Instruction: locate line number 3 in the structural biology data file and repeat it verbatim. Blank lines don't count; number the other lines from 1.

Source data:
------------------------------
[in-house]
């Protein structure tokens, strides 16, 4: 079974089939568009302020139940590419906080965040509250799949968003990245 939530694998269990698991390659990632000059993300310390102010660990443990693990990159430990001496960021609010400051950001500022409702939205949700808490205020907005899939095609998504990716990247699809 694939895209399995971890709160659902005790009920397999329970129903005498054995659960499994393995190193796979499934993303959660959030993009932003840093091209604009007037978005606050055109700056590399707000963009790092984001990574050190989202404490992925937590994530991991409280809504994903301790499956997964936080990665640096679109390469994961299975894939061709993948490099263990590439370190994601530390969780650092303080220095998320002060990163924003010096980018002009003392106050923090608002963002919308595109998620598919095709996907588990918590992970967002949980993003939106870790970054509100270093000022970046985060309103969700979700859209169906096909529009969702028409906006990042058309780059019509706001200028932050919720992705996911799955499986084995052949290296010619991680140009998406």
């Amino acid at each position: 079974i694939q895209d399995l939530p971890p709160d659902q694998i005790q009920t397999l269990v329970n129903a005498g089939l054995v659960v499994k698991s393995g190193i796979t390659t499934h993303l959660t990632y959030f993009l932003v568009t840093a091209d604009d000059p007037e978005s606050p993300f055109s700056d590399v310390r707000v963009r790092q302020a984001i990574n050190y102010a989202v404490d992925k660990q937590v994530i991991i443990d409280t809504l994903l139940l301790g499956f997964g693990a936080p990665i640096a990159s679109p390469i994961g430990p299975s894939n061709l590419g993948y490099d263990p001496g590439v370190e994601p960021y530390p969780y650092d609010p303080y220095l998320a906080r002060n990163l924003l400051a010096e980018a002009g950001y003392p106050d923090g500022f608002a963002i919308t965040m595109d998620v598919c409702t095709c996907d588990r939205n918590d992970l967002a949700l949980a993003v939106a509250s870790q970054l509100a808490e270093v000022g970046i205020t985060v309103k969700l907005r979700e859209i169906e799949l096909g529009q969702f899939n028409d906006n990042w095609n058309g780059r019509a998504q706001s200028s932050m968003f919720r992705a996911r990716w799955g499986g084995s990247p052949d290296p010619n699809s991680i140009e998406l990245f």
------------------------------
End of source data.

């Amino acid at each position: 079974i694939q895209d399995l939530p971890p709160d659902q694998i005790q009920t397999l269990v329970n129903a005498g089939l054995v659960v499994k698991s393995g190193i796979t390659t499934h993303l959660t990632y959030f993009l932003v568009t840093a091209d604009d000059p007037e978005s606050p993300f055109s700056d590399v310390r707000v963009r790092q302020a984001i990574n050190y102010a989202v404490d992925k660990q937590v994530i991991i443990d409280t809504l994903l139940l301790g499956f997964g693990a936080p990665i640096a990159s679109p390469i994961g430990p299975s894939n061709l590419g993948y490099d263990p001496g590439v370190e994601p960021y530390p969780y650092d609010p303080y220095l998320a906080r002060n990163l924003l400051a010096e980018a002009g950001y003392p106050d923090g500022f608002a963002i919308t965040m595109d998620v598919c409702t095709c996907d588990r939205n918590d992970l967002a949700l949980a993003v939106a509250s870790q970054l509100a808490e270093v000022g970046i205020t985060v309103k969700l907005r979700e859209i169906e799949l096909g529009q969702f899939n028409d906006n990042w095609n058309g780059r019509a998504q706001s200028s932050m968003f919720r992705a996911r990716w799955g499986g084995s990247p052949d290296p010619n699809s991680i140009e998406l990245f």